With the weather starting to warm up, it is important for members to be aware that working in hot conditions brings potential risks to the health and safety of employees.
Summer can be uncomfortable or even dangerous because of the heat, humidity, burning sun and glare. Employers should plan ahead to minimise the hazards faced by employees through the summer months.
Under occupational health and safety legislation, there is no maximum temperature at which work should cease. Occupational health and safety laws require that an employer provide and maintain, so far as is reasonably practicable, a working environment for their employees that is safe and without risks to health. This general duty means that employers need to be aware of the potential hazards of working in hot conditions.
VACC recommends the provision of cool, clean drinking water for employees at work. In addition, it is also recommended that ventilation, mechanical cooling methods and/or work practices/scheduling should be arranged to counteract excessive heat.
Employers should minimise the risk of injury due to heat hazards by planning for the summer months. Some employees will feel discomfort in the heat, and their work performance may be affected. Signs of heat stress include:
- mental or physical fatigue leading to errors
- accidents arising from discomfort or non-use of personal protective equipment (PPE)
- dizziness, headache, nausea
Due to heat discomfort, some employees may be reluctant to wear their PPE, including face masks as required under applicable COVIDSafe Plan obligations. While maintaining requirements to wear PPE, employers should consider allowing employees to wear loose fitting and lighter clothing, where potential entanglement hazards can be avoided, and it is otherwise practicable to do so.
Controlling the impact of a hot working environment
An employer should take into consideration the following suggestions to assist in managing heat stress, while ensuring consistency with any applicable COVIDSafe Plan requirements.
- air conditioning units should be switched on (if available)
- roster changes (e.g. earlier start times to enable strenuous work to be performed in cooler parts of the day)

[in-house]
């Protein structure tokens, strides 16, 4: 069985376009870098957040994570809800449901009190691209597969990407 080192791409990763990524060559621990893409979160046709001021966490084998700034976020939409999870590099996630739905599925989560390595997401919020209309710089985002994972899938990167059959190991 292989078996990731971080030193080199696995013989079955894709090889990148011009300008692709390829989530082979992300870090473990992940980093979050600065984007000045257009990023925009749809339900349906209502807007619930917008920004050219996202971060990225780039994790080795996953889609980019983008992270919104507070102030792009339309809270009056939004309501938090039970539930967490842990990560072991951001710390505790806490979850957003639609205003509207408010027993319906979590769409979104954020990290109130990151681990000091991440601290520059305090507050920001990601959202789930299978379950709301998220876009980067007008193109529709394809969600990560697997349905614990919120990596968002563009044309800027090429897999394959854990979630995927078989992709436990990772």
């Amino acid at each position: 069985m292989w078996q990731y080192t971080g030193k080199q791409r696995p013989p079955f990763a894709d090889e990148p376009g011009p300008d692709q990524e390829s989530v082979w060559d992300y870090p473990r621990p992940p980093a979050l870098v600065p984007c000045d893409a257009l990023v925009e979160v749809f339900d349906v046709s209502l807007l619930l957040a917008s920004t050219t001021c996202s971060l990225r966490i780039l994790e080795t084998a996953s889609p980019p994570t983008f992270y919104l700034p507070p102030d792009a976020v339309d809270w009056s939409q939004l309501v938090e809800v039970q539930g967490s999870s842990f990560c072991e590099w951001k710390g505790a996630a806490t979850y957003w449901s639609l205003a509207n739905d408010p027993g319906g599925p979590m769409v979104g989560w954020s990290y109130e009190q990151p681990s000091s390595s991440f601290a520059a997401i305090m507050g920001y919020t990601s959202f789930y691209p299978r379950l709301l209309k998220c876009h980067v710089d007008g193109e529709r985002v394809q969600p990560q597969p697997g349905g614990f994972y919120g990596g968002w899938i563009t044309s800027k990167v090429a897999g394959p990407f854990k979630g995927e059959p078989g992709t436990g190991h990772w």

- provision of cool drinking water
- increase ventilation within the workplace such as fans or vents
- shield, insulate or suppress indoor heat sources such as furnaces, pipes, ovens, and motors
- regular breaks should be provided to give employees an opportunity to rehydrate.
- wide-brim hats, long sleeve shirts, full length pants and – if required – eye protection designed for outdoors should be supplied by the employer, and supervision provided to ensure employees use what is provided
- sunscreen should be provided for regular application throughout the day, as required
- provision of cool drinking water
- roster changes (e.g. earlier start times to enable work to be performed in cooler parts of the day)
- regular breaks should be provided to give employees an opportunity to rehydrate
- provision of shaded work or rest areas.
As part of meeting an employer’s obligation to consult with employees on health and safety issues, members should consult with their employees about how they will deal with hot working conditions at their workplace. It is recommended that members do this ahead of the peak heat season and maintain records of all health and safety related consultation on file.
As featured in Workplace Update December 2021. For more information, members are encouraged to contact VACC Workplace Relations.